[time-nuts] Pendulums & Atomic Clocks & Gravity
Tom Van Baak
tvb at LeapSecond.com
Sat May 26 15:02:39 EDT 2007
> Then a pendulum calculator at:
> allows solving any of 8 pendulum related equations.
Note that this simplistic l/g formula does not characterize the
period of precision pendulum clocks, as it ignores factors
such as circular error, and a host of other static and dynamic
corrections. But it should be good enough for your SWCC.
> Tom has pointed out that the stability limit on pendulum clocks is in the area
> of 1E-7 because of the complex effect of the Sun and Moon on the value of "g".
> Gravity also effects atomic clocks, see: http://www.leapsecond.com/great2005/
> and this puts a limit on what can be done with any atomic clock that's on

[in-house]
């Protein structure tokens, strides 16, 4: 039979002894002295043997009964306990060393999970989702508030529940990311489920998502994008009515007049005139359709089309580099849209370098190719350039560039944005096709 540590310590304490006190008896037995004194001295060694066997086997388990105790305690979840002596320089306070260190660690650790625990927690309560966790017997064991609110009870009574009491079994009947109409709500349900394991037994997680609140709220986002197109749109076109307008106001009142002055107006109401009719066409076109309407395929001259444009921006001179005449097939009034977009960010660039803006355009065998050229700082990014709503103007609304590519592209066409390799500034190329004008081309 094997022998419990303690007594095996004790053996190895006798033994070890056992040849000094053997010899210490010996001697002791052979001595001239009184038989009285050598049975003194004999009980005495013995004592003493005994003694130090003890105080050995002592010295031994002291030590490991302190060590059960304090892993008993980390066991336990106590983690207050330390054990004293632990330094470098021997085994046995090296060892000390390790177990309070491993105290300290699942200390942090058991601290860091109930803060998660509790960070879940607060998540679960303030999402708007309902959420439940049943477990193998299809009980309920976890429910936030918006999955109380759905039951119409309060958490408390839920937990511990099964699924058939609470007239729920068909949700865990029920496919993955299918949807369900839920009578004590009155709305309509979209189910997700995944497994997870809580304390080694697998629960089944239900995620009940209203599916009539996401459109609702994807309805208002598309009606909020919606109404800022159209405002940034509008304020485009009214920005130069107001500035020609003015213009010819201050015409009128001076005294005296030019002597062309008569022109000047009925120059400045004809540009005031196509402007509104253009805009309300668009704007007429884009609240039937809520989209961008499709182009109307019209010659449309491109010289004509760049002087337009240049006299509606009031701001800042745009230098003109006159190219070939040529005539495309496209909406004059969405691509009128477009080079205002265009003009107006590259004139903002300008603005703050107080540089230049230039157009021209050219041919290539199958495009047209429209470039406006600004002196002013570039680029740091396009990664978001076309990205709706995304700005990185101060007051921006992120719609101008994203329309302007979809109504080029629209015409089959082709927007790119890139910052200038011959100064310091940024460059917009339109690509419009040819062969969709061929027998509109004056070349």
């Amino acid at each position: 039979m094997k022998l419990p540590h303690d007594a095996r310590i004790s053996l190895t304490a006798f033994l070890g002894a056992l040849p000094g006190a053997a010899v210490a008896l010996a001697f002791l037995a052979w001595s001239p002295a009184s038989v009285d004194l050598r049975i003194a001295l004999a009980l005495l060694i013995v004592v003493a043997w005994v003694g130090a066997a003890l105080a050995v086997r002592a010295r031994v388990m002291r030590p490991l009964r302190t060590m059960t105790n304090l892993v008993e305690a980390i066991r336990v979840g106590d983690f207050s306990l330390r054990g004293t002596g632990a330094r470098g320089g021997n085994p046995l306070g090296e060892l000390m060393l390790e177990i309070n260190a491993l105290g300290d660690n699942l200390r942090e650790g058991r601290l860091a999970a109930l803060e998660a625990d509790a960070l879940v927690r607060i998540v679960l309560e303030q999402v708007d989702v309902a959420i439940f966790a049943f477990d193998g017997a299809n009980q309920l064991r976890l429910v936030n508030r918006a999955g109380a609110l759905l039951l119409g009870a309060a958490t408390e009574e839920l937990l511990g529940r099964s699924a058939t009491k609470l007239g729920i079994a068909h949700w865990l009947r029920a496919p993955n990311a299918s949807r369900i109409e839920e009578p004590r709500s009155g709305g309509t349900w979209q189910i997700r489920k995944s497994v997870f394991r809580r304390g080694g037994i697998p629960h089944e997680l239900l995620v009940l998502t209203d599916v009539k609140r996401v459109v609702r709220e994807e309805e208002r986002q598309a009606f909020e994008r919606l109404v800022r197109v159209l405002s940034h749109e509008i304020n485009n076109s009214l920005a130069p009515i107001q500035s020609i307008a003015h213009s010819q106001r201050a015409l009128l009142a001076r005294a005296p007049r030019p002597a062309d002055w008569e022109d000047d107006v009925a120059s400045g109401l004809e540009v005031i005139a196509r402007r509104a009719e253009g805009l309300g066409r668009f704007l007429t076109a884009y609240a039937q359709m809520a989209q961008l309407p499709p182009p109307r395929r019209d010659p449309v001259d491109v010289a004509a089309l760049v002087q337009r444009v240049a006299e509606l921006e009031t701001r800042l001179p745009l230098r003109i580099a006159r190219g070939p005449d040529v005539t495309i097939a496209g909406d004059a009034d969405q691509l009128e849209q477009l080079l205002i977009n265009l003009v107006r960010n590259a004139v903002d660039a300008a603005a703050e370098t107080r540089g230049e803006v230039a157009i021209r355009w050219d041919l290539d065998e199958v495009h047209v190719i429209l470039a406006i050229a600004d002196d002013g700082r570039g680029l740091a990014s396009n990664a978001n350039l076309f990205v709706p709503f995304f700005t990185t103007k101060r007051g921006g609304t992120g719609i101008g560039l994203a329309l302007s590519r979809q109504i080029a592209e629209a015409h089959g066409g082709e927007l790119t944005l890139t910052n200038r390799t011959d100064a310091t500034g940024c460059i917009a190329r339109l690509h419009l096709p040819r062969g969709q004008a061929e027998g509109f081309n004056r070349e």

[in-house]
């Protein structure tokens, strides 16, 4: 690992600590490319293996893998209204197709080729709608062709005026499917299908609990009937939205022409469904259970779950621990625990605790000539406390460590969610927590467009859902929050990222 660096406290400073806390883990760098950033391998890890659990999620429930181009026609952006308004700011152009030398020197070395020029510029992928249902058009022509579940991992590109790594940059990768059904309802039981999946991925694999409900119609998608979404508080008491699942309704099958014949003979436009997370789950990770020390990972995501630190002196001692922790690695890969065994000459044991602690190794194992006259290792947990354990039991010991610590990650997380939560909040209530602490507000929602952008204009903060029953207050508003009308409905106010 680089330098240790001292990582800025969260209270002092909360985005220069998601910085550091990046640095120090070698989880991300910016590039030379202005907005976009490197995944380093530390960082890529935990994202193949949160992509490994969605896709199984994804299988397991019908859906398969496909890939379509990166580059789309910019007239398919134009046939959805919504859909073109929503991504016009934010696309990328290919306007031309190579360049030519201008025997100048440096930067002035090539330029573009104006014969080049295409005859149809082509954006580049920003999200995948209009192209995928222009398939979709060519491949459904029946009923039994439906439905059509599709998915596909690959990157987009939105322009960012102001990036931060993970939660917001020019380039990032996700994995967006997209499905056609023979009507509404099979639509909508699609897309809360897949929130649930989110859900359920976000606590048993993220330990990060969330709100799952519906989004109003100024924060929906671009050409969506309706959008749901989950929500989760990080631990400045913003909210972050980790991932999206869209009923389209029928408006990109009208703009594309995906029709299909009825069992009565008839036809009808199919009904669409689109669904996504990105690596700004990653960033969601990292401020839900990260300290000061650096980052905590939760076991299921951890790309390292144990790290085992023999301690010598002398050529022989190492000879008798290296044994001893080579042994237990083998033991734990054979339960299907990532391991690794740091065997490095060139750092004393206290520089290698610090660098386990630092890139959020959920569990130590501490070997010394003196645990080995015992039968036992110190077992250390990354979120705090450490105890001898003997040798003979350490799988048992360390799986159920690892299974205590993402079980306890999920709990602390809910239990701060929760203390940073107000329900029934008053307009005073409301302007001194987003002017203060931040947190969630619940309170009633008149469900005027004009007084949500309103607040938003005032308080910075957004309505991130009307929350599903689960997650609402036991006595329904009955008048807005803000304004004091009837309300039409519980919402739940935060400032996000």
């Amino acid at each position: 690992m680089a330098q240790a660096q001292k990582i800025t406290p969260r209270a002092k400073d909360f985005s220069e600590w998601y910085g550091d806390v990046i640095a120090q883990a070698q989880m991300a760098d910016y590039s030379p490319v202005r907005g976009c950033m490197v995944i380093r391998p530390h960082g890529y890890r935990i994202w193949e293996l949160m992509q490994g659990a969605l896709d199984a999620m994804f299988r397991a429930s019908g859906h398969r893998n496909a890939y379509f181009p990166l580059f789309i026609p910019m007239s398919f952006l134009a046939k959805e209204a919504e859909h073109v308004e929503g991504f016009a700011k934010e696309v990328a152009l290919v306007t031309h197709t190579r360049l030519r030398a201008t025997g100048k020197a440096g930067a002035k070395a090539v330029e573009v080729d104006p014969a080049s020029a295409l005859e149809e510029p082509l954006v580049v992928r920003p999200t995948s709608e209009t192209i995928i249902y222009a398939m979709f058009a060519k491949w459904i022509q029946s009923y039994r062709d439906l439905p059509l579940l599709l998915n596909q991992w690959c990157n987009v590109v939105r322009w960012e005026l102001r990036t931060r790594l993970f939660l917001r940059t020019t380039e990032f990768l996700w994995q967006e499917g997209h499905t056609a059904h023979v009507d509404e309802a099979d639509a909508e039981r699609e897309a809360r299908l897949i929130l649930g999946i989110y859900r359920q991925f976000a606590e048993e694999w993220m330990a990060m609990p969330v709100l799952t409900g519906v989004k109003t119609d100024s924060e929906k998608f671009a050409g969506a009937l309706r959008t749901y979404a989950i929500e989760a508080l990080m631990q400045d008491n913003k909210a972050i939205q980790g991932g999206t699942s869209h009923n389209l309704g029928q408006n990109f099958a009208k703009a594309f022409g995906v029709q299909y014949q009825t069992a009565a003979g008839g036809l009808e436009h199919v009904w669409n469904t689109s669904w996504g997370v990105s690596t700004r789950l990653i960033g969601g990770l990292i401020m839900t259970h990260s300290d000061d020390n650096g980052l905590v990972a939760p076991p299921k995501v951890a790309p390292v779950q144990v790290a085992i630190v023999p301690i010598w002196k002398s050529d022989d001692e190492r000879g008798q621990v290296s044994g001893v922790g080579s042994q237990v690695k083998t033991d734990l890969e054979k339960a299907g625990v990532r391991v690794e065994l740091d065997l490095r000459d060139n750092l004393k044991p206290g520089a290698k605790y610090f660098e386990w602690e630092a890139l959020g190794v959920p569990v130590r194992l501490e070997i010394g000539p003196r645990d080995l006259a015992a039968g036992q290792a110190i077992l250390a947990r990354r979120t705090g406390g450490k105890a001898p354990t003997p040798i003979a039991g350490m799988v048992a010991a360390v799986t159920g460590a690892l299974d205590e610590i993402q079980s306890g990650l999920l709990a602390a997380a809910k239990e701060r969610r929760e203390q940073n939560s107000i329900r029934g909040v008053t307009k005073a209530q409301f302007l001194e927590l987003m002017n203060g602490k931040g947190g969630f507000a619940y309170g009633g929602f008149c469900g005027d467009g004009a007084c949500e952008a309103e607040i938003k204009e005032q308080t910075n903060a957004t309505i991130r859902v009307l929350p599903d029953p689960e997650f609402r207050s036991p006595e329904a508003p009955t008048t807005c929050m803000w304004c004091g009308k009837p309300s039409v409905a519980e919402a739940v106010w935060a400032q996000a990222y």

> Earth. "g" will always have minor fluctuations (noise) due to all sorts of
> things like the Sun, Moon, planets, asteroids, earthquakes, etc. It's still a
> direct "g" effect called red shift like (U2 âˆ’ U1)/c2, where the Us are
> gravitational potentials, only smaller by c squared.
Mostly Sun (
> I expect that in not too many years the official master clocks will no longer
> be on Earth, but instead in satellites. There "g" is precisely known to be
> zero. Since GPS satellites are excellent for time transfer that's where they
> will be. The ensemble will be the full constellation.
> In "Time Too Good to Be True" Kleppner
> says "...a primary standard in space would not overcome the problem of
> comparing time or frequency at different locations on Earth."
> I don't understand why that would be the case with a standard in a GPS
> satellite. Granted E-18 can not now be done using the current GPS system, but
> when atomic clocks get into the E-16 or better area and are in satellites, I
> think the quality of time transfer will keep up.
> Just an idea & Have Fun,
> Brooke Clarke
> time-nuts mailing list
> time-nuts at febo.com
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